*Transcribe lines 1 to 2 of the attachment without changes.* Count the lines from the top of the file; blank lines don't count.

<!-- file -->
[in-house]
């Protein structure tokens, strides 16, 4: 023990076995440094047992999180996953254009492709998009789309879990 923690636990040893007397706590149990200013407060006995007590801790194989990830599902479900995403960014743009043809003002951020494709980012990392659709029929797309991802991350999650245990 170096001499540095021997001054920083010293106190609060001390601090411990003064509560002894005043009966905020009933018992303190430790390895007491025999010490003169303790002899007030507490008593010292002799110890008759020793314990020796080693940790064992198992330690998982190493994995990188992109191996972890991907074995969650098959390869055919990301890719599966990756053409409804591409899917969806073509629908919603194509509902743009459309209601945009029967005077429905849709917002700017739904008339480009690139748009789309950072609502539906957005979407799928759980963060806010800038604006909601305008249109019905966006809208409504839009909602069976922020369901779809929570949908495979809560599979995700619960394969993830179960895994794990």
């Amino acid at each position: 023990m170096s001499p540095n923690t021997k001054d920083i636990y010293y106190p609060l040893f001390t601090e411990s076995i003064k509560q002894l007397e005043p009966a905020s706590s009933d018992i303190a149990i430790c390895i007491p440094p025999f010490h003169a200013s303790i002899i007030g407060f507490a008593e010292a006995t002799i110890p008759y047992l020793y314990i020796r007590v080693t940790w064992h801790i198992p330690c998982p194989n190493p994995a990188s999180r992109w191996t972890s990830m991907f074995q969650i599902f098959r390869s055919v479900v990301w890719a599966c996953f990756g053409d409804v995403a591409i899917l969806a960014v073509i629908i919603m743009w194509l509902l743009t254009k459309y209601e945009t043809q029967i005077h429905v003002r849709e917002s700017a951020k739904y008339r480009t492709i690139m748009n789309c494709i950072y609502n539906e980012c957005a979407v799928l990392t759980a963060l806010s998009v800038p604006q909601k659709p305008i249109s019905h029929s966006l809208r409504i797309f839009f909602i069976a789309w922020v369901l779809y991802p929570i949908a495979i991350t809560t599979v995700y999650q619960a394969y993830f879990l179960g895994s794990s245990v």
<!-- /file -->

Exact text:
[in-house]
């Protein structure tokens, strides 16, 4: 023990076995440094047992999180996953254009492709998009789309879990 923690636990040893007397706590149990200013407060006995007590801790194989990830599902479900995403960014743009043809003002951020494709980012990392659709029929797309991802991350999650245990 170096001499540095021997001054920083010293106190609060001390601090411990003064509560002894005043009966905020009933018992303190430790390895007491025999010490003169303790002899007030507490008593010292002799110890008759020793314990020796080693940790064992198992330690998982190493994995990188992109191996972890991907074995969650098959390869055919990301890719599966990756053409409804591409899917969806073509629908919603194509509902743009459309209601945009029967005077429905849709917002700017739904008339480009690139748009789309950072609502539906957005979407799928759980963060806010800038604006909601305008249109019905966006809208409504839009909602069976922020369901779809929570949908495979809560599979995700619960394969993830179960895994794990």